• Susan Cuozzo

Advisory Board Best Practices

Updated: Aug 7, 2019

Advisory boards are an essential part of the work we do at S+S{i}. We have worked on advisory boards with medical affairs clients seeking guidance on everything from the direction of their clinical trial programs to insights on potential treatment algorithms. We have partnered with marketing teams looking for honest input on draft communications as well as ideas for clarifying the appropriate patient profile of those most likely to benefit from a specific therapy. Some of the best live advisory boards we have worked on had common elements to help ensure a dynamic meeting with robust output. In this post, we cover some of those best practices.


As the proverb says, timing is everything. A common temptation is to reactively schedule an advisory board with little lead time to ensure that experts could attend and make sure that the other elements are flawless. What is enough time? The answer to this is very subjective.

We have worked with clients as the agency of record with working relationships spanning years. In such instances, we felt comfortable navigating our clients’ internal SOPs and quickly identifying compliant venues. We also had established relationships with external experts very committed to providing input. Of course, the content being discussed and vetted is the whole point of the advisory board meeting – there must be internal alignment on the content. In such cases we have executed advisory boards within 8 weeks.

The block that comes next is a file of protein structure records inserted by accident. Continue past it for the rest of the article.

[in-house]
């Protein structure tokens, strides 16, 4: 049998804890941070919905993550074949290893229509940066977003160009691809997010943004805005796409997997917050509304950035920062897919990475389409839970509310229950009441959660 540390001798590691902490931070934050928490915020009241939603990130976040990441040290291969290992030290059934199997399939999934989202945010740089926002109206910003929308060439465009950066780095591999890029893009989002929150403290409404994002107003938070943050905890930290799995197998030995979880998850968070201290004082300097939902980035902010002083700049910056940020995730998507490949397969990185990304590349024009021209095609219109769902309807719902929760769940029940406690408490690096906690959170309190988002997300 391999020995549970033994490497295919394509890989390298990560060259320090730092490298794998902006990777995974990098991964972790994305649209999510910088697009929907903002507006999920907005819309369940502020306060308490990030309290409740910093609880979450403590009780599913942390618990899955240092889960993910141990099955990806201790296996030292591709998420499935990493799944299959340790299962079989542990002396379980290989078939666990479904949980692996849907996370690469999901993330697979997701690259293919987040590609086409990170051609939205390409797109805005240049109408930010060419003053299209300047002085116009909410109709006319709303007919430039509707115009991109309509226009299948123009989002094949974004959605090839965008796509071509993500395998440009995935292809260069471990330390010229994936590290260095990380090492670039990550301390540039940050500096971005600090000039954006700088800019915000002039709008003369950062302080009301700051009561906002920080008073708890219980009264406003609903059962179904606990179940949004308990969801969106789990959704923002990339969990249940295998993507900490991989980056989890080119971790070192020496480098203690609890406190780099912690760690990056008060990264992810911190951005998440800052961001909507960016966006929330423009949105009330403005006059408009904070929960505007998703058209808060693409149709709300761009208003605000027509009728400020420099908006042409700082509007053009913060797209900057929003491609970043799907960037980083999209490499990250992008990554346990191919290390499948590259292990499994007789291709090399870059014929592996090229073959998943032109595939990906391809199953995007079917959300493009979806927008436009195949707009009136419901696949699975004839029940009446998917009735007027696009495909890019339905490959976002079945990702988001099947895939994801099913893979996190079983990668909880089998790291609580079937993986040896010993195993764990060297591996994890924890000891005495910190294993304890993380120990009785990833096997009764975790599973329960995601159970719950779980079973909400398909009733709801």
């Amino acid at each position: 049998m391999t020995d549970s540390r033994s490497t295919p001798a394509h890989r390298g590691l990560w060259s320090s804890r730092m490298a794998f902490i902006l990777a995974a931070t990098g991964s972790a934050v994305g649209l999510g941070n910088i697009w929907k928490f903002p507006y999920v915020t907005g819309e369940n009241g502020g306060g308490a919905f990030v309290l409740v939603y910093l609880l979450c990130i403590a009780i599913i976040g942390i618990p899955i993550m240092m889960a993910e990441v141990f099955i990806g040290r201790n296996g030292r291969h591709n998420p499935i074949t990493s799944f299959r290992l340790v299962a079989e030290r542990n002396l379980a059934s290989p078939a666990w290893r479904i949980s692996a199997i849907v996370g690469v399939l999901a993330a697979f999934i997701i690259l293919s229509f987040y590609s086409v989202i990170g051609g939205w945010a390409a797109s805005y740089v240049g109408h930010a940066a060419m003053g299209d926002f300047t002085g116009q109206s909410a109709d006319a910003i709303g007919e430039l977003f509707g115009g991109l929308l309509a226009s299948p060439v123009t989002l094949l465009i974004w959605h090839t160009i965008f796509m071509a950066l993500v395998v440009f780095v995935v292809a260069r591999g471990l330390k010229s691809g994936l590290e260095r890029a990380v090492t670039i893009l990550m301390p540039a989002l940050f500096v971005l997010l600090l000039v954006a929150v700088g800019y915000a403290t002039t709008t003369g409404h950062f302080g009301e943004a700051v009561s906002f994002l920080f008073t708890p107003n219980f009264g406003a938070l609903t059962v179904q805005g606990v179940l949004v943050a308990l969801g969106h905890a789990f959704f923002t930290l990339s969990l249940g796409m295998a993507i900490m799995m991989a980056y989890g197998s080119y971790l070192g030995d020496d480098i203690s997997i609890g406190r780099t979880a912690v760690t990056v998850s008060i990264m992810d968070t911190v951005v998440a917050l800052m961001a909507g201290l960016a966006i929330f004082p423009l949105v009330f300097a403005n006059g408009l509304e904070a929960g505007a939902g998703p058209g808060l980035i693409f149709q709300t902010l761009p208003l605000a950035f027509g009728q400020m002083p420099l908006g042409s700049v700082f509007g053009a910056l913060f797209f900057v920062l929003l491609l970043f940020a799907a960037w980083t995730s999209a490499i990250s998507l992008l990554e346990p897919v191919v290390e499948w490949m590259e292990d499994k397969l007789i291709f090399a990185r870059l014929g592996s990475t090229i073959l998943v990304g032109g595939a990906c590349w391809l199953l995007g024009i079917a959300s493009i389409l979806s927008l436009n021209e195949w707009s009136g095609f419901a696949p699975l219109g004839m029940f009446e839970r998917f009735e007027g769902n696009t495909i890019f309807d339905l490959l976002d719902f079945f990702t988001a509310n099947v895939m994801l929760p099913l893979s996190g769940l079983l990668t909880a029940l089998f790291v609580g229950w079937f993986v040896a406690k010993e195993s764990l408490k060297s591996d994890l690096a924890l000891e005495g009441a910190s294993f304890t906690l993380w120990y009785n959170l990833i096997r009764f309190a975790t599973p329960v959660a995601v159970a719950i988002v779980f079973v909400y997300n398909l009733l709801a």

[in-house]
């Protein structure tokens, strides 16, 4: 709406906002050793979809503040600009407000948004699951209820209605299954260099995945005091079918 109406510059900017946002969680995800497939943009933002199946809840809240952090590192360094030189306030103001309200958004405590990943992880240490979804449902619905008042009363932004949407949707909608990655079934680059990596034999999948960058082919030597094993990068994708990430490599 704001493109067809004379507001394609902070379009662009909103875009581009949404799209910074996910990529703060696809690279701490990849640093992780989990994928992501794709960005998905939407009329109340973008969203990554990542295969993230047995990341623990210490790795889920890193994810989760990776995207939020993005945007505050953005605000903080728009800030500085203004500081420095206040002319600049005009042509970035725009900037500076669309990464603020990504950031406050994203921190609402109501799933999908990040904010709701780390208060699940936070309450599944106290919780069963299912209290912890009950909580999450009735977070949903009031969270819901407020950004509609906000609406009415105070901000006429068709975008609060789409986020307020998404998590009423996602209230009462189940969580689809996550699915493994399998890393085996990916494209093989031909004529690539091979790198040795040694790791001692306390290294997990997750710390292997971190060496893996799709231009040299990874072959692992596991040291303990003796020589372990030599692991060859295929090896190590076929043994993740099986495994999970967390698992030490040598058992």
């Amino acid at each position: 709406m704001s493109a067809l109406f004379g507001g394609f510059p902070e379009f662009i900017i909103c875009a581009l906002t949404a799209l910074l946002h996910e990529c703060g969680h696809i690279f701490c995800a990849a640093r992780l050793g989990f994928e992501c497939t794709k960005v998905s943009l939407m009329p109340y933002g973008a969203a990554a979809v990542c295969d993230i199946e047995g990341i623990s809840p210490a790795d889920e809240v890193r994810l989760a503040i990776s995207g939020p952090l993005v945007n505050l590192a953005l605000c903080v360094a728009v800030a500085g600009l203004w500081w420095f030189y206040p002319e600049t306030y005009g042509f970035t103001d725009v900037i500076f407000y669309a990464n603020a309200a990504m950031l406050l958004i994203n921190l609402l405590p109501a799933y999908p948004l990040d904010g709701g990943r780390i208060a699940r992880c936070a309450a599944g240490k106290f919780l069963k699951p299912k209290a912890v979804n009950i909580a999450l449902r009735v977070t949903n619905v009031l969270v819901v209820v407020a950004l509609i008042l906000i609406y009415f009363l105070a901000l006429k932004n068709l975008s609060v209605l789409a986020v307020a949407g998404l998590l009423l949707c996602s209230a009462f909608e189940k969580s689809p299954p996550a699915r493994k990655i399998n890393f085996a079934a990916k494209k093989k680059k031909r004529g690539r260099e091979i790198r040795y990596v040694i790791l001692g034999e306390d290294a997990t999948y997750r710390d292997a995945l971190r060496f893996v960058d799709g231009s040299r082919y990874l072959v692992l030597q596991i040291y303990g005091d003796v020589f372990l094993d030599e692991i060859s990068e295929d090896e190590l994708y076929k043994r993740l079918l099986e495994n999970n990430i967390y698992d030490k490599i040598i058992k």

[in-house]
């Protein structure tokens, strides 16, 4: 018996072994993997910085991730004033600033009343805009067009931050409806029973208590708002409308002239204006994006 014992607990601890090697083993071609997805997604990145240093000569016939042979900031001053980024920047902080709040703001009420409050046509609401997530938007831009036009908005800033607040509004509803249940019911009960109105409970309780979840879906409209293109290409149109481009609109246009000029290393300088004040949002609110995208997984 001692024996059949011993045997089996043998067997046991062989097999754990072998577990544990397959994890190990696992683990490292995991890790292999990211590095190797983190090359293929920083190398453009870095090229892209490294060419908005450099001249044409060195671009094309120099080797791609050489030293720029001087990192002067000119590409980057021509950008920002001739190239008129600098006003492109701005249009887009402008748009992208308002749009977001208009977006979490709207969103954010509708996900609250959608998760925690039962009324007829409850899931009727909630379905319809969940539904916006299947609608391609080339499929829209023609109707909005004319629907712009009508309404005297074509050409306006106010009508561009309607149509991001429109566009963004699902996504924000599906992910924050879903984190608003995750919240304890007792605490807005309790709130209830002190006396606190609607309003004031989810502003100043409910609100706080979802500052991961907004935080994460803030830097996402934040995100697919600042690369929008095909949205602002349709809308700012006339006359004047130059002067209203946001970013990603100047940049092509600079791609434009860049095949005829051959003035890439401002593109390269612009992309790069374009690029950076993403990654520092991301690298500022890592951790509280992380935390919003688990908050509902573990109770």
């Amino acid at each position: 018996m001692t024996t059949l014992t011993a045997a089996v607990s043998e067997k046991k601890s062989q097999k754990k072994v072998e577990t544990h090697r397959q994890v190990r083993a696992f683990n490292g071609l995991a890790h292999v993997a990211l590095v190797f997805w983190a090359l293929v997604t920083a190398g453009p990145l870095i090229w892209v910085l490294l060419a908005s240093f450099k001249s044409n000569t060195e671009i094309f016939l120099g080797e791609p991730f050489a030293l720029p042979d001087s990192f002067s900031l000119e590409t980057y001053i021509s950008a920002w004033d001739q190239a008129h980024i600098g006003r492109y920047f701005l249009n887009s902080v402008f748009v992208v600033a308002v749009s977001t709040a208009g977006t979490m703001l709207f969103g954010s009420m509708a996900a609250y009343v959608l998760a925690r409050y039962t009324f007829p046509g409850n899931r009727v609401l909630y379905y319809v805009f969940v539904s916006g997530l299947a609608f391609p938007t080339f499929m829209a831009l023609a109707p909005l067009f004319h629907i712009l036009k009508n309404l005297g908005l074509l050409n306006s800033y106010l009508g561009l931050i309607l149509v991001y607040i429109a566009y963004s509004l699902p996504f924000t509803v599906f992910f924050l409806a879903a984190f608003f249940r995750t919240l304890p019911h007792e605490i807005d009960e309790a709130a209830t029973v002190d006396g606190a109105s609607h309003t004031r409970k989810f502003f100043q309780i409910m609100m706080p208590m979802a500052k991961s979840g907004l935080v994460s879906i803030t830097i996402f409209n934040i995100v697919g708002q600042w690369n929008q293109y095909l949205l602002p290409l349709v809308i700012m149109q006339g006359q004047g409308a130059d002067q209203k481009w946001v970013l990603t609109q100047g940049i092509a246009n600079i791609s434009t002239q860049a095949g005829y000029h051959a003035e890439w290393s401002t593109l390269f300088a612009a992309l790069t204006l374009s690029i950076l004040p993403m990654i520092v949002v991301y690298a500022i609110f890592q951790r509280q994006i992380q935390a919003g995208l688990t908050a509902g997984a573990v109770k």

We have also worked with teams with specific goals throughout the year tied to data and market research availability and proactively planned advisory boards around such milestones. A 12-week or more lead time is ideal to ensure preferred external experts can attend, that content is stellar, and that all stakeholders are aligned. Our logistics partners who work on flights and all of the details for the venue are very appreciative of having more time leading up to the meeting.


Advisory board content deliverables typically include an agenda, slide presentations, a discussion guide, breakout session materials, and an executive summary. The agenda is very important because it is the roadmap for the meeting and often times an invitee decides whether to attend an advisory board based on the agenda. When developing an agenda, our first recommendation is to limit an advisory board meeting to one day. Although it was once standard to have 1.5-day advisory board meetings, advisors have stated they would rather start early and have a working lunch so they could return home promptly.

The agenda should be balanced in terms of presentations and interactivity. Some presentation is needed to ground discussions but should be considered the springboard for breakout sessions so that everyone’s voice is heard. Dynamic breakout sessions that apply adult learning principles keep advisors thinking and engaged. Through these exercises, the discussion organically goes in the desired direction and the discussion guide serves as a fail-safe for some topics that may not have come up.

We have had some new clients who were anxious about having a more experiential advisory board meeting. They were concerned that the advisors would resent standing at flip charts and presenting to their peers. In all cases, we have had the advisor feedback at the conclusion of those meetings emphatically stating they enjoyed the active participation and felt like valued contributors.


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